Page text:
The Seattle Times Web Edition: 50 Years from Trinity


IMAGE: Three workers sitting on a bench, suiting up
Hanford workers suit up before entering radioactive areas to protect them from breathing and contacting airborne particles of radiation.

RADIATION IS INESCAPABLE, useful and dangerous, and understanding its benefits and risks is a necessary part of living in the atomic age.
   While the word "radiation" is a broad term that includes sunlight and heat, it is most commonly used to refer to ionizing radiation, which is caused by the decay of atoms that releases energetic particles capable of damaging living cells. Humans have been aware of this kind of radiation for only a century.
   We are exposed all the time to low levels of natural ionizing radiation. Our bodies are mildly radioactive, our bones having absorbed radioactive elements such as potassium-40 from food we eat. This, on average, contributes 11 percent of our annual background dose, or 39 millirems. We get cosmic radiation from outer space and radiation from the naturally occurring uranium, thorium, radium, radon and potassium atoms in the earth.
   Flying in an airplane slightly increases cosmic radiation by lessening the amount of atmospheric shielding from cosmic rays. Airline crews on the New York-Tokyo route get an amount estimated to be about three times normal background.
   Similarly, mile-high Denver residents get twice as much radiation from cosmic rays as Seattleites. Living in Spokane exposes residents to about five times the natural background radiation as here because of higher levels of radon in the Spokane area.
   Medical X-rays and diagnostic tests add to our exposure. There is even a tiny amount of fallout left from atmospheric nuclear testing.
   Our bodies repair some radiation damage. Healthy cells fix themselves all the time. But massive doses of radiation can destroy cells, killing quickly, and milder doses can occasionally overcome the body's repairs and cause DNA damage that can trigger cancer or other diseases.
   This damage and repair cycle makes assessing the risk from nuclear waste, nuclear-power plants and fallout from nuclear testing extremely difficult. Scientists can predict with some accuracy that exposing many people to radiation will result in some percentage of them being harmed. They can't say whether low-level exposure will trigger cancer or other diseases in any individual.
   For example, millions of Americans benefit each year from medical X-rays. In a tiny handful, the procedure triggers cancer. Most people believe the benefits of X-ray diagnosis outweighs the extremely remote risk of getting sick from it.
IMAGE: Testing gloves at Hanford, 1960    Even large radiation doses harm some people and not others. Studies of Hiroshima and Nagasaki victims showed elevated levels of several kinds of cancer, such as 3.5 times the risk of breast cancer and 1.8 times the risk of lung cancer. But many survivors have not contracted any cancer.
   One worker at the Hanford nuclear reservation in Eastern Washington received such a strong exposure after an explosive accident that he was dubbed "The Atomic Man" and could set off Geiger counters at 50 feet. But he lived 10 more years and died of heart disease.
   Still, numerous occupational and disease studies have resulted in scientists steadily increasing their estimate of radiation's risk and reducing the recommended maximum dose.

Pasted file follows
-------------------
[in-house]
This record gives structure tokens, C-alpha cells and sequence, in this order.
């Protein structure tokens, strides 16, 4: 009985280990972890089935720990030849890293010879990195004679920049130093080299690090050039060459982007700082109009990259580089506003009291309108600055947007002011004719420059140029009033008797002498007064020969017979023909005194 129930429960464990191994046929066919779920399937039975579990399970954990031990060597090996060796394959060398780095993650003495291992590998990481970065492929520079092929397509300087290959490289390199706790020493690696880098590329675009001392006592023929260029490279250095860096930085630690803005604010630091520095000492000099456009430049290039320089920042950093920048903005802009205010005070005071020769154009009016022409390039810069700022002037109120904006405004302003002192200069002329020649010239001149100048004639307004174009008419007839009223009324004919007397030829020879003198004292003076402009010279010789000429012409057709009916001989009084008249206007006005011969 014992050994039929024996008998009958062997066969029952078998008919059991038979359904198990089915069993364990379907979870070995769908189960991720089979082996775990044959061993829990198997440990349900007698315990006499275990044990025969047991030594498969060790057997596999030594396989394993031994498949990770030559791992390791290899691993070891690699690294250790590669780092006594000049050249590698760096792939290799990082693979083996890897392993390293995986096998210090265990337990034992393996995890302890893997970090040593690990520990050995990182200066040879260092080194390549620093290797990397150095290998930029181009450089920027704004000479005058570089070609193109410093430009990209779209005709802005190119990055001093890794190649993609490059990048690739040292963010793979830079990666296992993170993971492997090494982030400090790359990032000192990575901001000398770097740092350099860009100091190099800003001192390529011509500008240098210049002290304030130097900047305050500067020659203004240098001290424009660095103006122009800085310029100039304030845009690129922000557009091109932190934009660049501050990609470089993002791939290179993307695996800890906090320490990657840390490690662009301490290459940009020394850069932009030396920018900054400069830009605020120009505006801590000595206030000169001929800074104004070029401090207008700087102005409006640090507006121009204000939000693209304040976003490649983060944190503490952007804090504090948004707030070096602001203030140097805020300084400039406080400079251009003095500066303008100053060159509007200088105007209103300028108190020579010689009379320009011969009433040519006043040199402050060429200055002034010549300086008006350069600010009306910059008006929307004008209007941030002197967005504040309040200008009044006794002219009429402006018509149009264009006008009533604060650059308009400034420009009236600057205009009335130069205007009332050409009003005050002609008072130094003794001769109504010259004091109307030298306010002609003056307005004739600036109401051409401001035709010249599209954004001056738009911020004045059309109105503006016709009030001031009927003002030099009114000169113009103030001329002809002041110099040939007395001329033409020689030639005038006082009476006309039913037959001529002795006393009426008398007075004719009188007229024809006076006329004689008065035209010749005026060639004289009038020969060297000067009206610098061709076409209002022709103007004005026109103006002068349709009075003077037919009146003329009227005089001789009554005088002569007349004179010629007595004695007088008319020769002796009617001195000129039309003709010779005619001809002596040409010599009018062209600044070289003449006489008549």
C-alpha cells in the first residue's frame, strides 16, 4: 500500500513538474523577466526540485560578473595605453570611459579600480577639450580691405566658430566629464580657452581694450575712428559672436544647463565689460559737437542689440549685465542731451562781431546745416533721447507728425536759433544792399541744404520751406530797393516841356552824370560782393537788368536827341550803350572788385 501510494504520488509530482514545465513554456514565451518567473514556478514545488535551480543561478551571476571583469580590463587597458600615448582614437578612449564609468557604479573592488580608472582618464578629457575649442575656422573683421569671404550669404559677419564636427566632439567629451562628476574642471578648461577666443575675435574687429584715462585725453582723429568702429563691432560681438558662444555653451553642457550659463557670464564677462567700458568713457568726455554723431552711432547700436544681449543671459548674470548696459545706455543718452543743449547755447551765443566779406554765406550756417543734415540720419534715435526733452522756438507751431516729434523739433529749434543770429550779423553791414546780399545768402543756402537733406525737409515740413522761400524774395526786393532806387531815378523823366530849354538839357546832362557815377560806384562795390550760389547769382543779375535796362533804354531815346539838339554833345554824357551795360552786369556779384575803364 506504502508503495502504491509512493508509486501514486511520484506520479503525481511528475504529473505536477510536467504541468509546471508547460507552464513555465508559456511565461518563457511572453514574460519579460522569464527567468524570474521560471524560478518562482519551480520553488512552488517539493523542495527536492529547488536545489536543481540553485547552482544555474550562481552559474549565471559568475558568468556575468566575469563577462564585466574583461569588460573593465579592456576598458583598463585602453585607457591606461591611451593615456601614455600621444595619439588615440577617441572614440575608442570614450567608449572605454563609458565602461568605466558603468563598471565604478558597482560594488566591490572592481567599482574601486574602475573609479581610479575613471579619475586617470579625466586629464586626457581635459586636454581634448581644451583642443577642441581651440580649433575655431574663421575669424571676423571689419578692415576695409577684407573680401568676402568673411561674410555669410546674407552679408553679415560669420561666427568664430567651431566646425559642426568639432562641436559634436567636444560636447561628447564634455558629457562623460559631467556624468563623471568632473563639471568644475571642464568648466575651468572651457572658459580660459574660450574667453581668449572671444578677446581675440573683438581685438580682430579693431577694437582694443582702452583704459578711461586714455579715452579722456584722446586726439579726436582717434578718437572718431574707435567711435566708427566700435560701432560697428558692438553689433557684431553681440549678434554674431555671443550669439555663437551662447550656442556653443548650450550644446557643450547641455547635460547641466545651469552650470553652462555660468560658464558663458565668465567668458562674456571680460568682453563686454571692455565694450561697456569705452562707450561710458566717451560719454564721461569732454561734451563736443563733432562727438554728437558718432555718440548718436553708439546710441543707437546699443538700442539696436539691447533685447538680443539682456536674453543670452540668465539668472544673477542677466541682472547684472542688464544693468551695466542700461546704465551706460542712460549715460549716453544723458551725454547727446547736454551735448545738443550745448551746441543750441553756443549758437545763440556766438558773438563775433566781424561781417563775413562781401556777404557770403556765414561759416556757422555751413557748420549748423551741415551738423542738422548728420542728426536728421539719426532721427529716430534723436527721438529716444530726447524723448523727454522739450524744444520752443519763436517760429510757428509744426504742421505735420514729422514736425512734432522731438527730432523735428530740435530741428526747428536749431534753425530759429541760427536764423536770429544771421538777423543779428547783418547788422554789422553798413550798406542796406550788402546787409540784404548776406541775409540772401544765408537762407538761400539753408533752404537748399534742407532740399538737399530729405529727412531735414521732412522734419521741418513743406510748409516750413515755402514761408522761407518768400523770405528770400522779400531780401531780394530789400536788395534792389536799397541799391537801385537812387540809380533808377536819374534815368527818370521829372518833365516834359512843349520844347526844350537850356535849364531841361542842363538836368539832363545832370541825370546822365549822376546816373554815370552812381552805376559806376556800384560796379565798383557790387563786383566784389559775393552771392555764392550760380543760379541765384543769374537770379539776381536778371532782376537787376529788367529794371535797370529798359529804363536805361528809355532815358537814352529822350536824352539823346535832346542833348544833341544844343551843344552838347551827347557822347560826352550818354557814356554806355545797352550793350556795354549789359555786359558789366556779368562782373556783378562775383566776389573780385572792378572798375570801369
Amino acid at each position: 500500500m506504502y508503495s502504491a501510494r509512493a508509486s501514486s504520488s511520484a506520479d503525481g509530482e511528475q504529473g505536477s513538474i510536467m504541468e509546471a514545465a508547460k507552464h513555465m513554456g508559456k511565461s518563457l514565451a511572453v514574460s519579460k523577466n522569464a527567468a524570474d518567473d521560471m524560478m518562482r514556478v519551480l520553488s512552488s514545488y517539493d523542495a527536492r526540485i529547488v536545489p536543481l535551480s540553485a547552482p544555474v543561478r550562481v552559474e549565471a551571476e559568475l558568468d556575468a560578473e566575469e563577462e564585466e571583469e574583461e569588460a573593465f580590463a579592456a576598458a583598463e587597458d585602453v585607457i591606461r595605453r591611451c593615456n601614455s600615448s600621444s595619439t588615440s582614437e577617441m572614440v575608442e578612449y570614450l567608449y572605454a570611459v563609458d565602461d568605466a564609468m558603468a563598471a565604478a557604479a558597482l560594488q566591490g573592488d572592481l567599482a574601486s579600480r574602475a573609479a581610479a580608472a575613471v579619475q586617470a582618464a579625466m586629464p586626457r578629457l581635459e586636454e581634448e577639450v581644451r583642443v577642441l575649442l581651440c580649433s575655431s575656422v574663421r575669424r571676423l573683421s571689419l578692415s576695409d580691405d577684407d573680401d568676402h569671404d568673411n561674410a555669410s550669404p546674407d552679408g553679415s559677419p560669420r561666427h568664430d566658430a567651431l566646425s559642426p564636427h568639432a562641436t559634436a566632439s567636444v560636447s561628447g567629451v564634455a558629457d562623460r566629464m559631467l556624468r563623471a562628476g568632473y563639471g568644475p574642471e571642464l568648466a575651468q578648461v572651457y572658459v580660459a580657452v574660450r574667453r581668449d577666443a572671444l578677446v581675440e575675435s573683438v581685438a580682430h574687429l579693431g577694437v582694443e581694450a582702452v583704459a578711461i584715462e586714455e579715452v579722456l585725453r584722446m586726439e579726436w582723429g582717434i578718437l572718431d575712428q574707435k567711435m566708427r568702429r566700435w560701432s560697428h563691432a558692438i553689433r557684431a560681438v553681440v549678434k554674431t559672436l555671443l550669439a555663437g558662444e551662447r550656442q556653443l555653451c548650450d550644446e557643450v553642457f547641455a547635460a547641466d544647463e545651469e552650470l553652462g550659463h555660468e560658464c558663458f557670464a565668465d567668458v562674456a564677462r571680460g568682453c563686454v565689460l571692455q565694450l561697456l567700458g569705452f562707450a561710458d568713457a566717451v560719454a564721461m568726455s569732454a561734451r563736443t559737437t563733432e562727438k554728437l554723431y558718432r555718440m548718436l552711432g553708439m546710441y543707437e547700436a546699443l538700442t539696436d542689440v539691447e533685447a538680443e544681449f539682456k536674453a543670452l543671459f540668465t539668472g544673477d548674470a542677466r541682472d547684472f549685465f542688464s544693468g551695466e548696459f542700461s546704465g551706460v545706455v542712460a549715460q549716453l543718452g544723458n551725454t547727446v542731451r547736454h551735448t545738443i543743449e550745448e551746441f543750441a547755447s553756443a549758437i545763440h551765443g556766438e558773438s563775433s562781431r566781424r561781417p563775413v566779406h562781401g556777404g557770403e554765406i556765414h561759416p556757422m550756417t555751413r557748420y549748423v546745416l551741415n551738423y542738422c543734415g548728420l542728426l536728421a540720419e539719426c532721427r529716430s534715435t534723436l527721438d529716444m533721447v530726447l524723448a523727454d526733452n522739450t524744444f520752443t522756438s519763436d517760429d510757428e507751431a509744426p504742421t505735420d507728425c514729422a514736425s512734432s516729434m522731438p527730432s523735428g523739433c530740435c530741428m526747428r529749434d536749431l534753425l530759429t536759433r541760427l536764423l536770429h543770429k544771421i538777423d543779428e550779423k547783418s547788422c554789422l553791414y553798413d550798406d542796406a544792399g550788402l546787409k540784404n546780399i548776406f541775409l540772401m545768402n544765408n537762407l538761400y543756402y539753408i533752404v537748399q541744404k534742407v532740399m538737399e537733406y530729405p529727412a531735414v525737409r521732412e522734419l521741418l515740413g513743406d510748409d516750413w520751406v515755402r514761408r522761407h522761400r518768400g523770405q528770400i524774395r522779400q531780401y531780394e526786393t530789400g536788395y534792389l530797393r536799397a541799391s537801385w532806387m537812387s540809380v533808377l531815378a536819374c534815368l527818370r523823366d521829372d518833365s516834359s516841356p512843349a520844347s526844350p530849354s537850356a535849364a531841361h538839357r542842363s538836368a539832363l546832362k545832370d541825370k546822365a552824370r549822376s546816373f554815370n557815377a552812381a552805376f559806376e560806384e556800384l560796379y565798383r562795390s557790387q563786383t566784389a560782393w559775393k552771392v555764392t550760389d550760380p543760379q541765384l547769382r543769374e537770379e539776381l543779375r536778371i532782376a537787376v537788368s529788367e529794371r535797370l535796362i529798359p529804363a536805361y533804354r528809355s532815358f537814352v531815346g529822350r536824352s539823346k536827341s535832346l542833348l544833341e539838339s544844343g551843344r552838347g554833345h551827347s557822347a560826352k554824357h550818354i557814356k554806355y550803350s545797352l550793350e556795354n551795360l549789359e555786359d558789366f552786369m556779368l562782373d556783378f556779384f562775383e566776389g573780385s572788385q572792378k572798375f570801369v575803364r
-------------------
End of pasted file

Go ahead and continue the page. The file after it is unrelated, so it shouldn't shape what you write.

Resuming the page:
Since 1968, nuclear-industry workers have been limited by the federal government to no more than 5,000 millirems per year, and usually by their employers to no more than 2,000 millirems.
   By comparison, the standard was 30,000 millirems per year in 1934.
   Natural background radiation averages about 360 millirems per year, or one a day.
   I wore radiation-monitoring devices at Hanford while visiting spent-fuel basins, plutonium-storage vaults and an open reactor being refueled. The accumulated recorded exposure from all this was about 1 millirem. I likely picked up about 2 millirems at the Trinity bomb test site in New Mexico. At the Nevada Test Site, radiation badges for visitors were dispensed with in January because of low remaining levels from most early bomb tests.
   Assessing radiation risk is further complicated because not all radiation is alike.
   For example, alpha radiation is blocked by human skin, but gamma rays and neutrons are extremely penetrating.
   Some radioactive isotopes are extremely dangerous in the short term but decay quickly and pose no long-term waste problem. The dangerous isotope of iodine, which may have caused thyroid disease among people living downwind from Hanford in the 1940s and 1950s, has a half-life of eight days and thus decays almost entirely in a few weeks.
   Other isotopes persist a long time but give off weaker radiation. Plutonium, for example, has a half-life of 24,000 years but emits only alpha radiation. It is possible, though not advised, to hold a "button" of purified plutonium in one's hand without harm; one scientist compared its warm feel to that of a live bunny.
   Plutonium is also unlikely to harm if it is swallowed. The body typically flushes it out of the digestive system before its weak radiation can have an effect. Plutonium is extremely dangerous if particles are breathed, however: They can lodge in the lungs and steadily give off radiation that could eventually trigger cancer.
   During World War II, the U.S. government allowed plutonium workers to inhale up to a millionth of a gram of plutonium but by 1950 had concluded there was no permissible lower limit.
   The differences in isotopes makes dealing with nuclear waste complex and, to the public, confusing. There are four primary kinds:

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